Karim Aïnouz is the director of “Central Airport THF”, a documentary which describes the situation of asylum seekers sheltered in the former Tempelhof Airport, in Berlin, and is now available on streaming platforms.
Built in the 1920s, the airport of gigantic proportions was renovated in the 1930s by the Nazi regime. Decommissioned in 2008, it served as a shelter for asylum seekers between 2015 and 2019, and has since been transformed into a public park.
The documentary follows the lives of young Syrian student Ibrahim, and Iraqi physiotherapist Qutaiba, over the course of a year. While undergoing interviews, German classes, and medical exams, they attempt to deal with homesickness, and the anxiety generated by the possibility of deportation.
Mr. Aïnouz believes it is possible to draw some parallels with their situation, and the experience of the billions of people currently confined to their homes in the midst of the COVID-19 pandemic, who are facing financial difficulties and the fear of infection.
“This inability to know what the future holds, the level of uncertainty and the fact that the decision regarding their future is no longer theirs, the situation is similar to what the former refugees were going through at that time”, said Mr. Aïnouz in an interview with the United Nations, in the Brazilian city of Rio de Janeiro.
“There’s also a lesson of humility. They are people who have nothing, who have lost everything they had. They only have ‘from now on’. So, I thought it would be interesting to show the film at this specific time”, he said. The documentary was originally scheduled to open in Brazilian cinemas on 26 March 2020 but, due to the COVID-19 pandemic, the decision was made to release it directly to streaming platforms.
For the filmmaker, the documentary not only enables viewers to put themselves in the place of refugees during the current crisis, but also to relate to all of society’s most vulnerable people, such as the homeless and the poor.,
“In Brazil, when you contrast the living conditions of the poor neighborhoods with those that are very affluent, you could say that we have Brazilian refugees living within their own country”, the filmmaker said. “I hope that this pandemic will bring us closer to the pain of these people, and enable us to be more supportive and less hostile”.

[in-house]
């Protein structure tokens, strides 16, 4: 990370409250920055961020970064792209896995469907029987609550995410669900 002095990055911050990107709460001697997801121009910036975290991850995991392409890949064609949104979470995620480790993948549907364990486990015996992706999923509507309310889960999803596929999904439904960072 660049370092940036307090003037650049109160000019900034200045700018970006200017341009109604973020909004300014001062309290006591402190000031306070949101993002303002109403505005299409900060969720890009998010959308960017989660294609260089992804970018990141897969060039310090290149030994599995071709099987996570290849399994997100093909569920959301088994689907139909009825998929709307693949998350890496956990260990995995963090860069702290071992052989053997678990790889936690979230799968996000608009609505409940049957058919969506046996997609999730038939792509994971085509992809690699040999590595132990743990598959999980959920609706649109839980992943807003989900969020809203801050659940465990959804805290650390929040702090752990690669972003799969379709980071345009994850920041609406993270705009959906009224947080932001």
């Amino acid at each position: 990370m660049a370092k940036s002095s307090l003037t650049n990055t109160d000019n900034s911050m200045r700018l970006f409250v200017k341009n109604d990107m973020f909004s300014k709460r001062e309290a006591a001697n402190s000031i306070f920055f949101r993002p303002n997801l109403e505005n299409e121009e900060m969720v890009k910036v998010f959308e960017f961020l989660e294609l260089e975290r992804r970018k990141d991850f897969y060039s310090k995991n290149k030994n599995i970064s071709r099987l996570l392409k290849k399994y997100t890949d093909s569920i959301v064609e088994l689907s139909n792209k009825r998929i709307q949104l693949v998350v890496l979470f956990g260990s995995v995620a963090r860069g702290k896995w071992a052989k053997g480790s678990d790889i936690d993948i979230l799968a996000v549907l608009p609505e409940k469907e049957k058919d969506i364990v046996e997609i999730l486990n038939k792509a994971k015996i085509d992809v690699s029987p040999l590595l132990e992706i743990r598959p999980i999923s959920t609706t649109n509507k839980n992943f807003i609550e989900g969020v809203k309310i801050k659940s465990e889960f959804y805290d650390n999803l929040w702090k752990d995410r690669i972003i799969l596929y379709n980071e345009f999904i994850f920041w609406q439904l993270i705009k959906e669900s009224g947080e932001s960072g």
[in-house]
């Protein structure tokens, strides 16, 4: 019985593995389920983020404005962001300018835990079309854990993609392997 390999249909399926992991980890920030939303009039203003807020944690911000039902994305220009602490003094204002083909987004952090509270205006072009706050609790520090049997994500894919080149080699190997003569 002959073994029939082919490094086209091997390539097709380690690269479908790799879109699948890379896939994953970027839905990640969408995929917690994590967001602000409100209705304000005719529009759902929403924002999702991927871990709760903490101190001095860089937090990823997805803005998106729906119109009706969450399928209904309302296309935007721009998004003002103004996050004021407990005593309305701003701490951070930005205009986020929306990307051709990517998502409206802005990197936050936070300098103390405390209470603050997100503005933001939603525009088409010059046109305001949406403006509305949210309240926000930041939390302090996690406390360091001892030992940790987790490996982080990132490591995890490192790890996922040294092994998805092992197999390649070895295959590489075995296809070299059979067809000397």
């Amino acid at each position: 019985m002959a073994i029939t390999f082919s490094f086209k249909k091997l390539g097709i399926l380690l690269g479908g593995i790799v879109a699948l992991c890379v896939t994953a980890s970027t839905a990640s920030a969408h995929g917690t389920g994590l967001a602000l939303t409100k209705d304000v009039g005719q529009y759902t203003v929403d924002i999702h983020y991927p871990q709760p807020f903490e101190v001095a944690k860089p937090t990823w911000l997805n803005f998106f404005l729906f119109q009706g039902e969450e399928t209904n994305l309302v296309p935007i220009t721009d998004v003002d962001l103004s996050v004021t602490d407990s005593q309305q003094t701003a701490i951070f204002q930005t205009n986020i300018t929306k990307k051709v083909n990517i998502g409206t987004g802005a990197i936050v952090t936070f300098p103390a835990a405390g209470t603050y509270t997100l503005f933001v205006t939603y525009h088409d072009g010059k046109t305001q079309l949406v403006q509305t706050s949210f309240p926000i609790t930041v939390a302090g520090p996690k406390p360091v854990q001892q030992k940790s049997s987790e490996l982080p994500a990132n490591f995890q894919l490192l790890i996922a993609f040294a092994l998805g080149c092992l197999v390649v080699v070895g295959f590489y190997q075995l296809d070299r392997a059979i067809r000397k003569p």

Hope for a better future
Despite living through a period of such uncertainty and waiting, when they are unable to return home or know for sure what their future will hold, the refugees portrayed in “Central Airport THF” remain hopeful that their lives will change for the better in the host community.
“When you see a 17-year-old boy who leaves his country, not because he wants to, but because he is escaping war, risking his own life to be in a place that is not his home, and he still has hope … it is very important that we try to show compassion towards each other”, says Mr. Aïnouz.
According to the filmmaker, the documentary presents an important lesson for all: people should have faith in the future and imagine that the future will certainly be better than the past. “Let’s imagine that our differences unite us rather than separate us” he says. “I hope the film causes a greater degree of empathy than it would have if it had been released at another moment”, he added.
UN support for refugees during the coronavirus crisis
Jose Egas, the UN Refugee Agency (UNHCR) Representative for Brazil, draws a parallel between the refugees in the film and the situation of refugees today.
“With a very sensitive eye, the director portrays a situation that, although very particular, reflects a global perspective. The isolation faced by the refugees in this documentary, as well as their wishes and resilience, can be easily extrapolated to the current reality. In this sense, we expect the documentary will touch hearts and minds, promoting better attitudes towards refugees”, said Mr. Egas.
Several countries in the region have now put in place special measures, allowing the hiring of foreign-qualified health professionals and technicians, including those awaiting licensing or whose certification is yet to be validated by host countries. Other states have adopted expedited recognition processes, to fast-track their inclusion in national health responses.
Thousands of refugee and migrant health workers are now working with national health systems responding to the pandemic, while many more stand ready to support and give back to the communities sheltering them.
As COVID-19 cases increase by the day and already over-stretched health systems strain under mounting pressure, UNHCR is supporting these efforts that tap into the skills and resources that refugee medics can provide.